Guest Blogger:
Feodor Georgiev

This is a guest post from Feodor Georgiev. Feodor has been working with SQL Server since 2002, specializing in database performance tuning, documentation, and scalability management. He also works as project leader and mentor on SQL Server and Business Intelligence projects on Microsoft-based solutions.

When he's not busy with his DBA work, keeping up with the latest SQL Server tricks, or sharing tips on forums, he writes articles on

Often during my development work, especially at the Proof-of-Concept (PoC) stage, I need a quick and easy way to save my current progress, for example, by updating a set of object build scripts in a directory. Ultimately, I also need a way to compare my current development database or script directory to a target production database, and generate a synchronization script to align the two.

My previous articles have shown several ways to achieve this, by comparing directly to the production database using the SQL Compare GUI or the command line.

In certain environments, however, security regulations prohibit direct access to the production database via tools like SQL Compare. In these cases, the Database Administrator will often use Data-Tier Application Packages (DacPacs), together with the Data-Tier Application Framework (DacFx), as an alternative way of scripting out a database, and deploying database changes.

Fortunately, as long as the DBA can provide me the latest DacPac for the production database, I can still do my work effectively, since I can use SQL Compare to compare and synchronize two DacPacs. This article will use the SQL Compare GUI only, and a subsequent article will demonstrate how to start automating DacPac synchronization from the SQL Compare command line, along with techniques to extract a build script from a DacPac.

What is a DacPac?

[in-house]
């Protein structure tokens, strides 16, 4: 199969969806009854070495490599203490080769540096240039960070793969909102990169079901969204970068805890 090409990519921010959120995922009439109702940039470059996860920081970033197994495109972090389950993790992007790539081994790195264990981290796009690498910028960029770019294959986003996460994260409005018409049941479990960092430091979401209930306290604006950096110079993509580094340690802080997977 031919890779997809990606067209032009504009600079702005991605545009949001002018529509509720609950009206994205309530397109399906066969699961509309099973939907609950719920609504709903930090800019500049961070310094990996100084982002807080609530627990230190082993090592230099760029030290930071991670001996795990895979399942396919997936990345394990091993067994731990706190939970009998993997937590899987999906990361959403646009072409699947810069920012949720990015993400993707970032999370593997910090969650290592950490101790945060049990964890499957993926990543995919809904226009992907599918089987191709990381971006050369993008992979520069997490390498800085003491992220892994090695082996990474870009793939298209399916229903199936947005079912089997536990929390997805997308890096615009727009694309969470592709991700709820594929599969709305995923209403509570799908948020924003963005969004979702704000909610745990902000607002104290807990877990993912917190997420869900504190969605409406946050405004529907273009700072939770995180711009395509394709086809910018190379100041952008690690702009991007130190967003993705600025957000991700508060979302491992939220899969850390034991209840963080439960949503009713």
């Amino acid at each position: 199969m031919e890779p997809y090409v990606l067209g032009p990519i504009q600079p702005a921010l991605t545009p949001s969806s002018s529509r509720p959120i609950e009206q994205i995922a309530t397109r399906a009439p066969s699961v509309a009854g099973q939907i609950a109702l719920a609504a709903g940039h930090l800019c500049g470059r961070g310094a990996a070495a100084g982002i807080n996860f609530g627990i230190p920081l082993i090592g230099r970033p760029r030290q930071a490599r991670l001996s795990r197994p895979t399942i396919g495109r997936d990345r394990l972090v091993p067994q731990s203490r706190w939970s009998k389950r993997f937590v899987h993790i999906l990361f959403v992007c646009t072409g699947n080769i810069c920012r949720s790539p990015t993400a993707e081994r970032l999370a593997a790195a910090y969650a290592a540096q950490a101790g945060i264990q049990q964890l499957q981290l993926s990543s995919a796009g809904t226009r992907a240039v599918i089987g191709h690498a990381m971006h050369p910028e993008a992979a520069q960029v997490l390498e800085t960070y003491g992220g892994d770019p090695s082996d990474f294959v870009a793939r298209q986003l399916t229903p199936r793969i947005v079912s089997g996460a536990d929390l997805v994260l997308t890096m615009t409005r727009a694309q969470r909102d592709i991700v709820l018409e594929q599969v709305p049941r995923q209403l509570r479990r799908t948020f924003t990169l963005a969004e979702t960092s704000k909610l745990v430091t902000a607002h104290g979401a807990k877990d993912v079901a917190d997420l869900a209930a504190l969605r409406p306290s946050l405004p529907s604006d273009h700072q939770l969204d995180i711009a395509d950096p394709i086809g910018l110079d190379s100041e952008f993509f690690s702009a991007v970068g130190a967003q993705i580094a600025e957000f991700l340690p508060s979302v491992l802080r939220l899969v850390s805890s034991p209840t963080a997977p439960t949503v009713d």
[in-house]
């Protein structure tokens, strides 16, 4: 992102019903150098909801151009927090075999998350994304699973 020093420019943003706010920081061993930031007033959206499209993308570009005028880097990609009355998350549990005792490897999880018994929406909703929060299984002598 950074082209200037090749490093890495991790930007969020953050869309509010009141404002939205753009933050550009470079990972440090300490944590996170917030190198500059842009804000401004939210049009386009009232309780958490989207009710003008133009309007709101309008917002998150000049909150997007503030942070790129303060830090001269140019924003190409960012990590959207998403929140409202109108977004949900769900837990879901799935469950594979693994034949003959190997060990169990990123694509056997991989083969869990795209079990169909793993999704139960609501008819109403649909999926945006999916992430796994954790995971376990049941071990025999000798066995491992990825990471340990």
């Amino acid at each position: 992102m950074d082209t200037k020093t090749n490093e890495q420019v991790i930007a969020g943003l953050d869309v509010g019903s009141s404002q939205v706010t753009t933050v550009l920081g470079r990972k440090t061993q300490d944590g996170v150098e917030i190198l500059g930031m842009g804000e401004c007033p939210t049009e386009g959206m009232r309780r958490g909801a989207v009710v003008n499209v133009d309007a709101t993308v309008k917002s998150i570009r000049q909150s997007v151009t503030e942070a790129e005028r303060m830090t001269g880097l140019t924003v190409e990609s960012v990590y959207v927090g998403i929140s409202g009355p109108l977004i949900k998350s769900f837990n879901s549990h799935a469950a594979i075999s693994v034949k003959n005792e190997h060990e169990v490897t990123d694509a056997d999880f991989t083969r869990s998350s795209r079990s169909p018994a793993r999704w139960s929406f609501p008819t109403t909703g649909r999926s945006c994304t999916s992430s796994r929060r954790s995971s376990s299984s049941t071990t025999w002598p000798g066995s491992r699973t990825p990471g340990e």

A DacPac file is a binary file, a zipped directory, containing definitions of objects in a SQL Server database. It is very useful for sharing and migrating database definitions in a very compact way.

Since a DacPac is just a zipped bundle of files, we can simply rename the extension to .zip to open the file and view the contents. As you can see, among other things, it contains an XML ‘model’ of the database’s metadata (model.xml):

Comparing DacPacs using SQL Compare 1

Figure 1

How to create a DacPac

To create a DacPac, we use DacFx, which is already installed together with SQL Server. All we need to do is right-click on the database, and navigate Tasks | Extract Data-tier Application.

Comparing DacPacs using SQL Compare 2

Figure 2

This will start a wizard that will guide you through the process of creating the DacPac and saving it to disk:

Comparing DacPacs using SQL Compare 3

Figure 3

Let’s suppose AdventureWorks2014 is the Production database, and I need to compare it with my PoC database, called AdventureWorks2014PoC, and deploy changes from this to the production database.

To do that, we’ll use SQL Compare to synchronize the two DacPacs, and generate a DacPac for the PoC database, in the same manner as described above.

How to unpack a DacPac

Since DacPacs are simply a zipped bundle of files, we need to unpack the DacPac before we can do the compare. To unpack each Dacpac, simply right-click on the file and select Unpack….

Comparing DacPacs using SQL Compare 4

Figure 4

After unpacking both DacPacs, we get two folders (one for each database) containing the object scripts.

Comparing DacPacs using SQL Compare 5

Figure 5

How to compare two DacPacs

To compare the two DacPacs, all we need to do is start SQL Compare, select the source and target script folders, and hit Compare now.

Comparing DacPacs using SQL Compare 6

Figure 6

After this, we can pick and choose which changes we want to include in the synchronization script, just as we would do with any other compare task using SQL Compare.


SQL Compare’s ability to compare DacPacs offers a very effective way to synchronize a database schema in two environments, if you don’t have direct access to the target. It is especially useful in environments with restrictive security requirements.

If you’d like to read more articles by Feodor Georgiev, you can find him on Simple Talk, and at

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